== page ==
The synthesis (or resolution) comes in Mark 15.39, when for the first time someone truly grasps what it means to call Jesus the Messiah. The recognition and declaration is not made by one of Jesus’ disciples—they have already abandoned him after he was arrested. Rather, it comes from a Roman soldier, one who had just participated in Jesus’ crucifixion, has his eyes opened somehow, and declares “truly this man was a son of God.”
So, why is all of this background and context necessary and important?
It’s important because it reveals how Jesus’ actions in our story contrast and subvert the messianic hopes and visions of the people of Israel. It’s important because we too sometimes want a God who is the cosmic miracle worker, who conquers through signs and wonders and miraculous acts of power. We don’t often want the God who conquers through humble love and selfless giving even to the point of death. You see, Jesus’ entrance into the Temple subverts the establishment, the tradition, the unquestioned assumptions and beliefs of his day. It is a prophetic action and critique that leads to his execution. Let’s walk through the story and see what I mean by that.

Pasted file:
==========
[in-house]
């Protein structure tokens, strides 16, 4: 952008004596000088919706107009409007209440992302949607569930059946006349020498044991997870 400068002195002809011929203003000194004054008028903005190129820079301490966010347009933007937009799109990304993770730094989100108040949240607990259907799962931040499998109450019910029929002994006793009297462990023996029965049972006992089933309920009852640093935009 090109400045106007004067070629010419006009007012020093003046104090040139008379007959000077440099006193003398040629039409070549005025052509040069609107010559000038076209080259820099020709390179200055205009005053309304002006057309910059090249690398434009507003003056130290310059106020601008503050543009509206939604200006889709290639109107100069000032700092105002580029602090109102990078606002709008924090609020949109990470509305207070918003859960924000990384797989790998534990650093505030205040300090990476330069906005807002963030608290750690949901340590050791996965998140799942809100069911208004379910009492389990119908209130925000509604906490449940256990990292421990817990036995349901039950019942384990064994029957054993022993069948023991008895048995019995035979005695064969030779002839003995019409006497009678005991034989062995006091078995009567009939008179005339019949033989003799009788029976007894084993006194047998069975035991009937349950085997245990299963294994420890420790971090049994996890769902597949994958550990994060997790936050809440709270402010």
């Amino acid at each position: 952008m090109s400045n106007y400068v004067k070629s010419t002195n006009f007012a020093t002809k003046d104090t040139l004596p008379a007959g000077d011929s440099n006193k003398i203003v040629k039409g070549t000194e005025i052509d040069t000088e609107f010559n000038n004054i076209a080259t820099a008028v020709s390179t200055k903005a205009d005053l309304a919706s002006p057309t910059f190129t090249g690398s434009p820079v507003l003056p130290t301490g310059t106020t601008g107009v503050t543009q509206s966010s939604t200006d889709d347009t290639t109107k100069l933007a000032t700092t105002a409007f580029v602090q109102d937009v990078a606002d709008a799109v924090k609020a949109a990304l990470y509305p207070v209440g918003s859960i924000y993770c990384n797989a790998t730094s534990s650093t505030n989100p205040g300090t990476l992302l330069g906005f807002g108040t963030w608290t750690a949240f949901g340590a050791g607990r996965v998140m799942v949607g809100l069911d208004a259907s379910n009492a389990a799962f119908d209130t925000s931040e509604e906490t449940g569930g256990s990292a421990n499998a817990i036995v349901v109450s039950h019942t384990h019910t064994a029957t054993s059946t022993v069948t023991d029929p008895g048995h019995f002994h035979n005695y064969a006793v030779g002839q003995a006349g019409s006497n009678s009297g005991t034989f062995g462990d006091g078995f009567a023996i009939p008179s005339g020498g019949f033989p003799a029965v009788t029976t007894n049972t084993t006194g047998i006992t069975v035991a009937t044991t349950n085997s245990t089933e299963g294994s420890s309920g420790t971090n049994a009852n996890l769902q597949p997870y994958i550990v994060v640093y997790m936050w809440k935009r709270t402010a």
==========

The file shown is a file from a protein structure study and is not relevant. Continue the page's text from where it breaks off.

In preparation for his entrance into Jerusalem, Jesus sends his disciples ahead of him to find him a young colt to ride into the city. Jesus has been walking around the entire narrative, so why would he need a donkey to ride now? It’s not that Jesus is suddenly tired and needs help making it into the city, the action is symbolic (as all prophetic action is), and is meant to contrast and refute the popular messianic hopes. The donkey was a symbol of peace, in contrast to a horse which was a symbol of war.